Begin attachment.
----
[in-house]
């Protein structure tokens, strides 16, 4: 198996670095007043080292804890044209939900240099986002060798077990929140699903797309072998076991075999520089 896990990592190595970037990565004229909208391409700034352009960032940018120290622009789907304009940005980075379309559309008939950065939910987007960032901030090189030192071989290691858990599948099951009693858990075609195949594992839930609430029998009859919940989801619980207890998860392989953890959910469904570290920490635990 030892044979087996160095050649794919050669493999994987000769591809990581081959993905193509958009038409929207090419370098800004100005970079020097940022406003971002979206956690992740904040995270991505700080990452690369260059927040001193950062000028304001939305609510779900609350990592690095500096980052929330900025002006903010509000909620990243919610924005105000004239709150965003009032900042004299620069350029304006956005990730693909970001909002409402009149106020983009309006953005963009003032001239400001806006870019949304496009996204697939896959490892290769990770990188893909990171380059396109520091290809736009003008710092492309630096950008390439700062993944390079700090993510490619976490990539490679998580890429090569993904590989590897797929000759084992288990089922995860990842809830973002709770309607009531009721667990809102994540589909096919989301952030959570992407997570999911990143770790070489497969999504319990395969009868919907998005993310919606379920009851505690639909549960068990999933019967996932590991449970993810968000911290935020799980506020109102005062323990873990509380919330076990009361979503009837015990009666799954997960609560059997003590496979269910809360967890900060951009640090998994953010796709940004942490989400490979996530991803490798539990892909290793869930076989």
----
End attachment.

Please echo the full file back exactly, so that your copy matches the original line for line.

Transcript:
[in-house]
């Protein structure tokens, strides 16, 4: 198996670095007043080292804890044209939900240099986002060798077990929140699903797309072998076991075999520089 896990990592190595970037990565004229909208391409700034352009960032940018120290622009789907304009940005980075379309559309008939950065939910987007960032901030090189030192071989290691858990599948099951009693858990075609195949594992839930609430029998009859919940989801619980207890998860392989953890959910469904570290920490635990 030892044979087996160095050649794919050669493999994987000769591809990581081959993905193509958009038409929207090419370098800004100005970079020097940022406003971002979206956690992740904040995270991505700080990452690369260059927040001193950062000028304001939305609510779900609350990592690095500096980052929330900025002006903010509000909620990243919610924005105000004239709150965003009032900042004299620069350029304006956005990730693909970001909002409402009149106020983009309006953005963009003032001239400001806006870019949304496009996204697939896959490892290769990770990188893909990171380059396109520091290809736009003008710092492309630096950008390439700062993944390079700090993510490619976490990539490679998580890429090569993904590989590897797929000759084992288990089922995860990842809830973002709770309607009531009721667990809102994540589909096919989301952030959570992407997570999911990143770790070489497969999504319990395969009868919907998005993310919606379920009851505690639909549960068990999933019967996932590991449970993810968000911290935020799980506020109102005062323990873990509380919330076990009361979503009837015990009666799954997960609560059997003590496979269910809360967890900060951009640090998994953010796709940004942490989400490979996530991803490798539990892909290793869930076989």